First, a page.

"THE increase of Methodism is one of the wonders of the age. Starting in 1739 with eight or ten persons...the number of its adherents has increased to millions and its influence encircles the globe. Its educational institutions are equal to those of any denomination of Christendom. It numbers among its adherents some of the foremost statesmen, financiers and professional men of the century. Its pulpits are filled by ministers the equal of any in ability and religious zeal. Taken as a whole, Methodism wields an immeasurable influence in the world, and has a tremendous responsibility.
There is a growing danger that these outward material things should absorb our attention, causing us to forget the lowliness and purpose of our origin. When the king of Babylon looked upon the city that had risen to such grandeur under his fostering care, he said: 'Is not this the house of my power, and for the might of my power, and for the honor of my majesty?' His history is but another illustration of the proverb, 'Pride goeth before destruction,' and should stand as a warning to individuals, nations and churches, not to glory in material prosperity only. There may be much glitter and glare in the church to arrest the attention, and yet 'Ichabod' may be written upon her portals.
"John Wesley said: 'In 1729 my brother Charles and I, reading the Bible, saw we could not be saved without holiness; followed after it, and incited others so to do. In 1737 we saw that this holiness comes by faith. In 1738 we saw likewise that men are justified before they are sanctified, but still holiness was our object, inward and outward holiness. God then thrust us [R2023 : page 195] out to raise up a holy people.'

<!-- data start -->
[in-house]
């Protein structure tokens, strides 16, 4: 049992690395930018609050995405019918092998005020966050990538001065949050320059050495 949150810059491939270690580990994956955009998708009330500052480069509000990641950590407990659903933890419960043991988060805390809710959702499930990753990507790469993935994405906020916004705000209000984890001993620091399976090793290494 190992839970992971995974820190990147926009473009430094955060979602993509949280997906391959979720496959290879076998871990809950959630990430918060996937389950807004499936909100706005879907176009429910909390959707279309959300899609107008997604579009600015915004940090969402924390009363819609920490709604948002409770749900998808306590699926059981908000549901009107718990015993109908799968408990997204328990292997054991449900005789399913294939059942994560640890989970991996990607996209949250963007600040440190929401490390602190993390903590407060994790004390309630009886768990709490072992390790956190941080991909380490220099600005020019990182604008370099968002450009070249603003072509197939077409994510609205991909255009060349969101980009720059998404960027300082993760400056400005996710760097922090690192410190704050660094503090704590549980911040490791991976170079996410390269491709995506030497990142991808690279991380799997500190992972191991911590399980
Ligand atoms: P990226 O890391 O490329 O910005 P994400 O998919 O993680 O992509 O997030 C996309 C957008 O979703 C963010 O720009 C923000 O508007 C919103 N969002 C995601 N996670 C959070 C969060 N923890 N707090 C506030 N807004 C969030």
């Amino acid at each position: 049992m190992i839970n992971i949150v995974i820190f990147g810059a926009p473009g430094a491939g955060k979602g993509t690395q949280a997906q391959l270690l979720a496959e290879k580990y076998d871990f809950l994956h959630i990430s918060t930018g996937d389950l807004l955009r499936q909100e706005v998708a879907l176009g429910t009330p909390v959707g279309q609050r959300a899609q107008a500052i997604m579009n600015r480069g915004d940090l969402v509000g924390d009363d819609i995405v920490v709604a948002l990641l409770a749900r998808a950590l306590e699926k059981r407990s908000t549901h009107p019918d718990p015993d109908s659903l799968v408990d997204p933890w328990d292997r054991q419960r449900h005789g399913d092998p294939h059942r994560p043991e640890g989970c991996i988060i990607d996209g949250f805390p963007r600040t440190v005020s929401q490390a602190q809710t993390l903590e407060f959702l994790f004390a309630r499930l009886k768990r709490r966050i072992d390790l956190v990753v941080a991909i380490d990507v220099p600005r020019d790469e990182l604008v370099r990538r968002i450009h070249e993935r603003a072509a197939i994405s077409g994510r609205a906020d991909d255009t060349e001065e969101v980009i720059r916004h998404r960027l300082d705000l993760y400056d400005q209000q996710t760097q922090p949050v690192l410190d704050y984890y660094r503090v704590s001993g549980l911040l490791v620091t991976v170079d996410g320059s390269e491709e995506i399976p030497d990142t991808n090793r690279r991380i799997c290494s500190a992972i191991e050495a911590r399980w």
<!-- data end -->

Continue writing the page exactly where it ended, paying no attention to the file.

"The glory of Methodism is, that its object was, 'to raise up a holy people' and 'to spread Scriptural holiness over the (all) lands.' If that object is lost sight of, its glory will depart. Dr. Adam Clark says: 'If the Methodists give up preaching entire sanctification, they will soon lose their glory.'
"The bishops in their quadrennial address in 1824 said: 'If Methodists give up the doctrine of entire sanctification, or suffer it to become a dead letter, we are a fallen people. Holiness is the main cord that binds us together; relax this, and you loosen the whole system. This will appear more evident if we call to mind the original design of Methodism. It was to raise up and preserve a holy people.' The Centennial Conference of American Methodism which met in Baltimore, 1884, reaffirmed this as our faith and purpose: 'We remind you, brethren, that the mission of Methodism is to promote holiness.'
"That there may be no mistake as to what is meant by holiness in the above quotations, the General Conference of 1832 issued a pastoral address to the church and used the following words: 'When we speak of holiness we mean that state in which God is loved with all the heart and served with all the power. This is the privilege of the Christian in this life, and may be secured [commenced—EDITOR] instantaneously by an act of faith, as is justification.'
"Hear then the conclusion of the whole matter: The germ of Methodism is holiness. The design of Methodism is to spread Scriptural holiness. The shibboleth of Methodism is holiness. The glory of Methodism is holiness.
[Evidently the original glory of the "people called Methodists" was the true glory of the true Christianity. But alas! to how great an extent this glory has been lost by this as well as other denominations. It was the seeing clearly of the truths then due to be seen, that produced good effects and results in Wesley's day, although unpopular. It is the "present truth" that is needed to sanctify God's people to-day. "Sanctify them through thy truth, thy word is truth."—EDITOR.]